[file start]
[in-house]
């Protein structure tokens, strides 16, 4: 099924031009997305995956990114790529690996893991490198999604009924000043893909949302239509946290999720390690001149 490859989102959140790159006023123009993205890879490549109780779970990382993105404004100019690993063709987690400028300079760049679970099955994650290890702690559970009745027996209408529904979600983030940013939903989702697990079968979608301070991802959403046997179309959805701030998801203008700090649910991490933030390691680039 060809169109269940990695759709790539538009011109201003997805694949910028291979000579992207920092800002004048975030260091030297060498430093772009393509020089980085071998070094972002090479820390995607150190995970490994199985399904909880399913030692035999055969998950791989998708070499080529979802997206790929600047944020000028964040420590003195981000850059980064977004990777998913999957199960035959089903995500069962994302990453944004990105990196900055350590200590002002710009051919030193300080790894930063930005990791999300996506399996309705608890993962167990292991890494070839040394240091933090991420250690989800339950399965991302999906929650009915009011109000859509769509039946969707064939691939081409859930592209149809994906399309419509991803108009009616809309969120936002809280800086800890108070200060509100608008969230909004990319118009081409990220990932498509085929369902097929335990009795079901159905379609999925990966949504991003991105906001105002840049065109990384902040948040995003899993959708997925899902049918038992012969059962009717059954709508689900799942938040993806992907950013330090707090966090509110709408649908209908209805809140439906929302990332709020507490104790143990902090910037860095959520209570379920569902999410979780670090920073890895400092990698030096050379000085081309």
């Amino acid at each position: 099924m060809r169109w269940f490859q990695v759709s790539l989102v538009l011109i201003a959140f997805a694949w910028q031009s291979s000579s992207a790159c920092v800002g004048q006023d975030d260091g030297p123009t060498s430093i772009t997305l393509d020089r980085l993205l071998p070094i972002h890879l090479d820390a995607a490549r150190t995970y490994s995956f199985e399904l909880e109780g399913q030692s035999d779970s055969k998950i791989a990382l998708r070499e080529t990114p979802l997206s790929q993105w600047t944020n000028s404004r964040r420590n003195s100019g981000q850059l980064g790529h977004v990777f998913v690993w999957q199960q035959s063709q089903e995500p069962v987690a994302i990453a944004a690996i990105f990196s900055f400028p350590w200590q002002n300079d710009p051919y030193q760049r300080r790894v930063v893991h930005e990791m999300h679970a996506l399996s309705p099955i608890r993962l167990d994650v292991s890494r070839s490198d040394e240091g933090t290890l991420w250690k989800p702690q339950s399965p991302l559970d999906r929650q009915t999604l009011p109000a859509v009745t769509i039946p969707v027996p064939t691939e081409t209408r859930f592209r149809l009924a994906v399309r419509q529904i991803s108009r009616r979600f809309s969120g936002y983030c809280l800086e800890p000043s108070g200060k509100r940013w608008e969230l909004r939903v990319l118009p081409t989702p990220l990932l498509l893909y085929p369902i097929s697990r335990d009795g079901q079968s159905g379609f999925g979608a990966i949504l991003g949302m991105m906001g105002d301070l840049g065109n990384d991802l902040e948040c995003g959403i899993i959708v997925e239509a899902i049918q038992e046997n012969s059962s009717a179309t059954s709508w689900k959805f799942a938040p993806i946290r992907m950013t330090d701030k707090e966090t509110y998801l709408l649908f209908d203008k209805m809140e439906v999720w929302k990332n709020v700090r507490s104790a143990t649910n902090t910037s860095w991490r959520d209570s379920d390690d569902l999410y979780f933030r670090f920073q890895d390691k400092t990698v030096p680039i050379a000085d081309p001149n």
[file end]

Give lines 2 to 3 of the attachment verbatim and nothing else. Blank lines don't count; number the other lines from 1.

């Protein structure tokens, strides 16, 4: 099924031009997305995956990114790529690996893991490198999604009924000043893909949302239509946290999720390690001149 490859989102959140790159006023123009993205890879490549109780779970990382993105404004100019690993063709987690400028300079760049679970099955994650290890702690559970009745027996209408529904979600983030940013939903989702697990079968979608301070991802959403046997179309959805701030998801203008700090649910991490933030390691680039 060809169109269940990695759709790539538009011109201003997805694949910028291979000579992207920092800002004048975030260091030297060498430093772009393509020089980085071998070094972002090479820390995607150190995970490994199985399904909880399913030692035999055969998950791989998708070499080529979802997206790929600047944020000028964040420590003195981000850059980064977004990777998913999957199960035959089903995500069962994302990453944004990105990196900055350590200590002002710009051919030193300080790894930063930005990791999300996506399996309705608890993962167990292991890494070839040394240091933090991420250690989800339950399965991302999906929650009915009011109000859509769509039946969707064939691939081409859930592209149809994906399309419509991803108009009616809309969120936002809280800086800890108070200060509100608008969230909004990319118009081409990220990932498509085929369902097929335990009795079901159905379609999925990966949504991003991105906001105002840049065109990384902040948040995003899993959708997925899902049918038992012969059962009717059954709508689900799942938040993806992907950013330090707090966090509110709408649908209908209805809140439906929302990332709020507490104790143990902090910037860095959520209570379920569902999410979780670090920073890895400092990698030096050379000085081309």
């Amino acid at each position: 099924m060809r169109w269940f490859q990695v759709s790539l989102v538009l011109i201003a959140f997805a694949w910028q031009s291979s000579s992207a790159c920092v800002g004048q006023d975030d260091g030297p123009t060498s430093i772009t997305l393509d020089r980085l993205l071998p070094i972002h890879l090479d820390a995607a490549r150190t995970y490994s995956f199985e399904l909880e109780g399913q030692s035999d779970s055969k998950i791989a990382l998708r070499e080529t990114p979802l997206s790929q993105w600047t944020n000028s404004r964040r420590n003195s100019g981000q850059l980064g790529h977004v990777f998913v690993w999957q199960q035959s063709q089903e995500p069962v987690a994302i990453a944004a690996i990105f990196s900055f400028p350590w200590q002002n300079d710009p051919y030193q760049r300080r790894v930063v893991h930005e990791m999300h679970a996506l399996s309705p099955i608890r993962l167990d994650v292991s890494r070839s490198d040394e240091g933090t290890l991420w250690k989800p702690q339950s399965p991302l559970d999906r929650q009915t999604l009011p109000a859509v009745t769509i039946p969707v027996p064939t691939e081409t209408r859930f592209r149809l009924a994906v399309r419509q529904i991803s108009r009616r979600f809309s969120g936002y983030c809280l800086e800890p000043s108070g200060k509100r940013w608008e969230l909004r939903v990319l118009p081409t989702p990220l990932l498509l893909y085929p369902i097929s697990r335990d009795g079901q079968s159905g379609f999925g979608a990966i949504l991003g949302m991105m906001g105002d301070l840049g065109n990384d991802l902040e948040c995003g959403i899993i959708v997925e239509a899902i049918q038992e046997n012969s059962s009717a179309t059954s709508w689900k959805f799942a938040p993806i946290r992907m950013t330090d701030k707090e966090t509110y998801l709408l649908f209908d203008k209805m809140e439906v999720w929302k990332n709020v700090r507490s104790a143990t649910n902090t910037s860095w991490r959520d209570s379920d390690d569902l999410y979780f933030r670090f920073q890895d390691k400092t990698v030096p680039i050379a000085d081309p001149n």